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Intersection of Faith and Freedom

Richmond Group That Promotes Religious Tolerance Presents Listing of Top 10 Issues

By Bill Broadway
Washington Post Staff Writer
Saturday, January 15, 2005; Page B11

The Council for America's First Freedom has released its first Top 10 List of religious freedom issues in the United States and other countries.

The selections are based on developments in 2004 and were determined by a panel of 25 scholars and religious observers, people of a variety of faiths and political positions, said Stephen Elliott, executive director of the Richmond-based organization, a nonprofit educational organization that promotes religious freedom worldwide.

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The purpose of the list was to highlight the most important issues for discussion by schools, congressional leaders and representatives to the United Nations and other international organizations, he said.

The underlying principle is the democratic concept of the free expression of religion without the interference of government, said Elliott, whose 21-year-old organization was named to honor the first right afforded U.S. citizens in the Bill of Rights. According to the First Amendment, "Congress shall make no law respecting an establishment of religion, or prohibiting the free exercise thereof . . . ." A precursor to that amendment, ratified in 1789, was the 1786 Virginia Statute for Religious Freedom, written by Thomas Jefferson.

In 1993, at the council's urging, Congress and President George H.W. Bush designated Jan. 16 as National Religious Freedom Day.

Americans view religious freedom "as a fundamental, innate human right, but it's not recognized as a human right in many nations around the world," Elliott said.

Participants on the panel included Mariane Pearl, widow of slain of Wall Street Journal reporter Daniel Pearl; Edwin Gaustad, analyst of American religion and professor emeritus at the University of California at Berkeley; Robert O'Neil, director of the Thomas Jefferson Center for the Protection of Free Expression in Charlottesville; Tommy Baer, former president of B'nai B'rith International; and Shabbir Mansuri, founding director of the Council on Islamic Education in Fountain Valley, Calif.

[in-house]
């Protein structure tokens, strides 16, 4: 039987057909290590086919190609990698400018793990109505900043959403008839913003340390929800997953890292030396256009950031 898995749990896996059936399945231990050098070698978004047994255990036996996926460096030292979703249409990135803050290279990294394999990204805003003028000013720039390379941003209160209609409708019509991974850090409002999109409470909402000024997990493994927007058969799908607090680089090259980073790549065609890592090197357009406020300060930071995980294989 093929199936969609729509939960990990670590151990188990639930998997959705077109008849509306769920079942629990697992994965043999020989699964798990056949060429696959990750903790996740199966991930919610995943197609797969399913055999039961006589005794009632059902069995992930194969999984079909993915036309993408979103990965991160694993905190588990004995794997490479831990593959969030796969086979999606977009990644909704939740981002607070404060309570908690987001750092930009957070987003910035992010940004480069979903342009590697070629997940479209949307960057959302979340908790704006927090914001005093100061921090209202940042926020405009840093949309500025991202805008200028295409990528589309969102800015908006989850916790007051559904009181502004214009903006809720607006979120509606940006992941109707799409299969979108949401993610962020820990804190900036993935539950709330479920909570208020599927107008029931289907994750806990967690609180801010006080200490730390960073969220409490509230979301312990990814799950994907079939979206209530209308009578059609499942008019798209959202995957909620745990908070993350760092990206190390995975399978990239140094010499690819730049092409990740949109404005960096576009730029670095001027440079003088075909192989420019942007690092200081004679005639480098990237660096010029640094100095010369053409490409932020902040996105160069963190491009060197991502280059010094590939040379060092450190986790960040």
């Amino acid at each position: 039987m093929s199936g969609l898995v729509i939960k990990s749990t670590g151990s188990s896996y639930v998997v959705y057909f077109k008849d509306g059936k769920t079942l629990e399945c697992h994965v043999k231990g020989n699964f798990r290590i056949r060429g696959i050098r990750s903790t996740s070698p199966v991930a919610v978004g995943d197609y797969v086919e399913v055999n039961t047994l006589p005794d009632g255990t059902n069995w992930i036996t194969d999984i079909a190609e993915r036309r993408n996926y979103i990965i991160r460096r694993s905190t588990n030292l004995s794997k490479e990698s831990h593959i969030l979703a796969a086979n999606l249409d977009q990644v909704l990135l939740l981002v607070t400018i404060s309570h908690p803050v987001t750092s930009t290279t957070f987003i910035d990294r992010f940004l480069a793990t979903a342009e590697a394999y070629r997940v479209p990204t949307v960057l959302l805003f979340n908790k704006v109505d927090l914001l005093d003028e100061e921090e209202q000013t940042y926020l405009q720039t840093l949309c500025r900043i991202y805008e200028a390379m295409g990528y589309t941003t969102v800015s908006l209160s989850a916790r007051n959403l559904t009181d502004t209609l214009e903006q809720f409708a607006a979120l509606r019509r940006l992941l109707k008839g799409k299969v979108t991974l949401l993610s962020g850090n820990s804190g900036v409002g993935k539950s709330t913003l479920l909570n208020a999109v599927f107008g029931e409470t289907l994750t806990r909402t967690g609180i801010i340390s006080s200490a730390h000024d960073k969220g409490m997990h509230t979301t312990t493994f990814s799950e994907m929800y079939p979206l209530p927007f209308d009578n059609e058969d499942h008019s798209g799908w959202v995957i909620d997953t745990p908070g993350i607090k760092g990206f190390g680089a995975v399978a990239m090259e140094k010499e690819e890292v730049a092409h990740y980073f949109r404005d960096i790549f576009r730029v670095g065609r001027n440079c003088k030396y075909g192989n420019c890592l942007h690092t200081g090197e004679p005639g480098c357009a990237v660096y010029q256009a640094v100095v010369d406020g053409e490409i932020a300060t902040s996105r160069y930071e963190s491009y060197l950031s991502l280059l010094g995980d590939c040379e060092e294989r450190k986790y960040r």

Here is the council's list of Religious Freedom Issues of 2004, released Jan. 7. The last two issues were listed as examples of positive developments.

1. Extremist Islam

Panelists note that while "mainstream Muslims" emphasize that Islam is a religion of faith, reconciliation and peace, radical groups throughout the world commit violent acts in the name of Islam. "Radical Muslims' intolerance of other faiths based on a restricted interpretation of Islamic principles threatens religious freedom around the globe," the panelists concluded.

2. Civil conflict

in Sudan

The 20-year civil war in Sudan between the Muslim-controlled government in the north and Christians and animists in the south has left more than 2 million dead, primarily from famine and disease. This week, the Sudanese government and rebel forces signed a comprehensive peace agreement that gives the southern part of Sudan religious and political autonomy.

3. Church involvement

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